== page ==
Page Proofs Done

Posted: September 19th, 2009 under the writing life.
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Page proofs are the stage of proofing where you realize what you should have done in revisions (but didn’t), and copy edits (ditto.)    And you can’t make big changes in page proofs.  Well, not without arousing the fury of everyone involved, anyway.

But there are compensations.

Such as, for instance, finding out that the first Character X viewpoint chapter of book two has a very large continuity error in it because–despite having looked at the last chapter of book one–also the last Character X viewpoint chapter in that book– on the computer repeatedly to get it right–you glanced right over the relevant detail.   Book two, not yet being in proofs, can be changed.

I read better on paper than I do onscreen.  Or, I read some things better on paper than on screen.    Because despite finding that problem, which you would not have noticed in this book anyway,  and about 20 others ranging from capitalization errors to run-on paragraphs, to missing letters within a word, it took multiple checks through the  page proofs to find what I hope (!) were all of them…24 individual pages on which one to three errors of the type page proofs are meant to catch existed.

One of the reasons that tiddly errors (a capital letter in the middle of a word, for instance, or a missing comma) are hard to find in page proofs is that the pages look like real book pages, and thus–despite stern warnings to self–it’s all too easy to slip into story-reading mode, not editing mode.   When I’m in story-reading mode, I’m on auto-correct for most typographical errors.   I want the story–what sticks out are continuity errors (“…but wait–didn’t James die in the last chapter?  Is  this another James?”)  and logic errors (“I don’t believe for a moment that Alex would hide in the closet when he could have gotten out the door in plenty of time…”)   A missing /s/ in “was” will be supplied by my auto-correct function and I won’t even slow down.

OTOH, being caught by a story that you wrote, and that you know very well, does indicate that the story is bristling with reader-hooks.   It’s a bad sign when you read page proofs and it’s not even hard to keep your mind in edit-mode.  That didn’t happen (hurray) and I kept being dragged into the story even though I know what happens next.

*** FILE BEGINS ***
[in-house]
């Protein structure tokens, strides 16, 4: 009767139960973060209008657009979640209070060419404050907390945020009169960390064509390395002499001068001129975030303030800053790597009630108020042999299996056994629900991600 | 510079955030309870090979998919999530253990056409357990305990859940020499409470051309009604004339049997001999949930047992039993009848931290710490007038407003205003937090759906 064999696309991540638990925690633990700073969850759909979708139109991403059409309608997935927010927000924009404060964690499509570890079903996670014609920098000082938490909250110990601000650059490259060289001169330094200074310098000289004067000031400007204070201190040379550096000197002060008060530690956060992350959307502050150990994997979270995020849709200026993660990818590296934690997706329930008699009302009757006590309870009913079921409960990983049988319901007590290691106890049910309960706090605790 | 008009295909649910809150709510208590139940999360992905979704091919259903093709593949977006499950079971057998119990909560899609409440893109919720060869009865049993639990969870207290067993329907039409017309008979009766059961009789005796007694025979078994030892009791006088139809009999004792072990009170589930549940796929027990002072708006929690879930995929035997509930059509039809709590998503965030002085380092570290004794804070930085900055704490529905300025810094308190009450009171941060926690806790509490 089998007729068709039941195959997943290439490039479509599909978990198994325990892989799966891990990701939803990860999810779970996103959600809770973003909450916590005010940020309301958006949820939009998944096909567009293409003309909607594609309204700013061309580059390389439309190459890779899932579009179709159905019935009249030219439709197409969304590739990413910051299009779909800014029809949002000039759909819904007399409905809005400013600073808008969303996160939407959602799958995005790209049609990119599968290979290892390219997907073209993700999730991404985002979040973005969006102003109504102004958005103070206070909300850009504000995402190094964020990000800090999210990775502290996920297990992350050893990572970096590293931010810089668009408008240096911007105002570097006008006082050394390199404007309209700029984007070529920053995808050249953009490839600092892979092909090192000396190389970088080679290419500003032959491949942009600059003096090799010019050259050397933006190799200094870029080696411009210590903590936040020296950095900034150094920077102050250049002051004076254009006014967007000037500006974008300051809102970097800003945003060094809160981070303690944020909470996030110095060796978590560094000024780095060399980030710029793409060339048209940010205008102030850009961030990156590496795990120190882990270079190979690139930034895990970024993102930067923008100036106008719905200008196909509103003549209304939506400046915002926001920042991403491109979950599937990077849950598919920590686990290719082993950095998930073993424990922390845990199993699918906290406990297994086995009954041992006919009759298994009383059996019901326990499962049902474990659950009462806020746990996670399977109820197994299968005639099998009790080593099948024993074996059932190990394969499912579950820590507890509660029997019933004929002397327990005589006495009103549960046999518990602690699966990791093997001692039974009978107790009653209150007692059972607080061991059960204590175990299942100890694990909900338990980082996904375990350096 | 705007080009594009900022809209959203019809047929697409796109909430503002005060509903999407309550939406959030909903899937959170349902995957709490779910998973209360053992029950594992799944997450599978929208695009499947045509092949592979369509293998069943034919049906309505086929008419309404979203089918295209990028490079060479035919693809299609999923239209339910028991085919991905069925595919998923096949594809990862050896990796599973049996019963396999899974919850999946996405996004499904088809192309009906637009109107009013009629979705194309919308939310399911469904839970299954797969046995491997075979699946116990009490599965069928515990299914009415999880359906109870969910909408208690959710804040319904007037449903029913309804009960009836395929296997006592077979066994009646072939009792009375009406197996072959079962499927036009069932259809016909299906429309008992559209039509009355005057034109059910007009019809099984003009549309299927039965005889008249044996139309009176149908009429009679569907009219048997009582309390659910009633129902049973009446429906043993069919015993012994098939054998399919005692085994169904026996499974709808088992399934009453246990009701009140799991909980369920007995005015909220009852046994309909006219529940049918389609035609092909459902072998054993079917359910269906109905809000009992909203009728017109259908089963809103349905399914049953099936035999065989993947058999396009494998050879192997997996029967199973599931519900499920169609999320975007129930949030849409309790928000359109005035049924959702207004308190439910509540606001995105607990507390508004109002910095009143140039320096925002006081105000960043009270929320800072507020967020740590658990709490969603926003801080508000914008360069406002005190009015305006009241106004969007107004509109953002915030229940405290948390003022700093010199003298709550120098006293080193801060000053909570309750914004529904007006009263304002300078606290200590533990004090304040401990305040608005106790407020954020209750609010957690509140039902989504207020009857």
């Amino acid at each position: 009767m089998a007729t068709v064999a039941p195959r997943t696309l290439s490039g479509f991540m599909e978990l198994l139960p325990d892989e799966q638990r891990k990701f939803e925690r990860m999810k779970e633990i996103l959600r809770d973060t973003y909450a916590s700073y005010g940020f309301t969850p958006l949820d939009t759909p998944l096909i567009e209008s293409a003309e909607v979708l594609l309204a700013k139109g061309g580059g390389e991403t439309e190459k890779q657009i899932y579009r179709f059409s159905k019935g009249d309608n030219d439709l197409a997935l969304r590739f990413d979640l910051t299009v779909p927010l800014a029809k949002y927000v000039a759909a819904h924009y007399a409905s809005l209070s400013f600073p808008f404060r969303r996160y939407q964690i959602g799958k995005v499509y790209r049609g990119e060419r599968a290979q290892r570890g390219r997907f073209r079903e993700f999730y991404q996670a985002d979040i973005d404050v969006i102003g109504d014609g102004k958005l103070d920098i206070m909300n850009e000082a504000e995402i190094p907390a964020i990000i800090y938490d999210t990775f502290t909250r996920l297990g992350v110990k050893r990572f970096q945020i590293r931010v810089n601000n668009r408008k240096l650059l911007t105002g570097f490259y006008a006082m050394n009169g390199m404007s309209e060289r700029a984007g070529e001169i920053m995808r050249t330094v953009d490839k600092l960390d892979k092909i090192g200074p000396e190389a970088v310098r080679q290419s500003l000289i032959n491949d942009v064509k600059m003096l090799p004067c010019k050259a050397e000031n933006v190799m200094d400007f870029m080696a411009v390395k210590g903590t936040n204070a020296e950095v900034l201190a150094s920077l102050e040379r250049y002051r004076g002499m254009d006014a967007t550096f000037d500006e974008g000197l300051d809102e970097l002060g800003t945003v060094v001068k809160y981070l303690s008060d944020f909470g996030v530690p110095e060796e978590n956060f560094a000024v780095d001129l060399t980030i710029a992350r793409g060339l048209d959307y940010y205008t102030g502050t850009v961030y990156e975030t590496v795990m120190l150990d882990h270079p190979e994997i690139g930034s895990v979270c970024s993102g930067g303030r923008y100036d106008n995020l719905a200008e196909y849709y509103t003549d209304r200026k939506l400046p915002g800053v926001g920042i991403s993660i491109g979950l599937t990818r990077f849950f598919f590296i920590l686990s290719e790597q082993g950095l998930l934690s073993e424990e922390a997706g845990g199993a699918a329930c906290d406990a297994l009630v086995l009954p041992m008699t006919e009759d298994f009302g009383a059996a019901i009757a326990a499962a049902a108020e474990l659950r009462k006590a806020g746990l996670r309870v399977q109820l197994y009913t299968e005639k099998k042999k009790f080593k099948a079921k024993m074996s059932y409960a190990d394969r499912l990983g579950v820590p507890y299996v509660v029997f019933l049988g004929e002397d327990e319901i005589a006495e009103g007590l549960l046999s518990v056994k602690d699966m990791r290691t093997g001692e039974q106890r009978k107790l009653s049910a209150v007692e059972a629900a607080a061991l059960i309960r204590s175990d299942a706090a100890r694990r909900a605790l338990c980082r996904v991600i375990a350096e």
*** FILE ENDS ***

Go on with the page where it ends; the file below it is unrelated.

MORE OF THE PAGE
Having to write the books in sequence reminds me how different it was to write the original Paks books…there, I had time to finish the whole story–let it grow however it would–and then deal with any “oops, that didn’t happen” or  “wow, this is neat and really fits but I need to go back and put in the background” stuff before anyone saw it.    This time around I have to be mindful even as the plot-bombs burst around me that anything in the book I’m working on has to fit what’s already in production and has implications for the next one in line.    This will probably (as my choir director said about singing difficult music) help prevent Alzheimer’s.

I finished last night (more for time constraints than anything else–I have travel and speeches coming up, a deadline for getting the proofs back, other work that must be done,  and thus no time to go through them again.)   What errors I missed, if I missed any, will still be there.    So this morning’s revision work on book two starts with fixing the continuity glitch from the end of book one.    You’ll never know it happened.  You won’t know which detail was wrong.    (Er…except you alpha readers.  If you happen to have stuck that particular detail in your memory.)

Today bristles with chores: mail off the page proofs,  grocery shopping, make up the breakfast cereal mix (which requires going to the store for provisions for same), do critical pre-trip shopping (for the trip tomorrow, to a university 100+ miles away, and for the big trip the following week), laundry, baking, and (in between all this) revisions.  Not There Yet with revisions.

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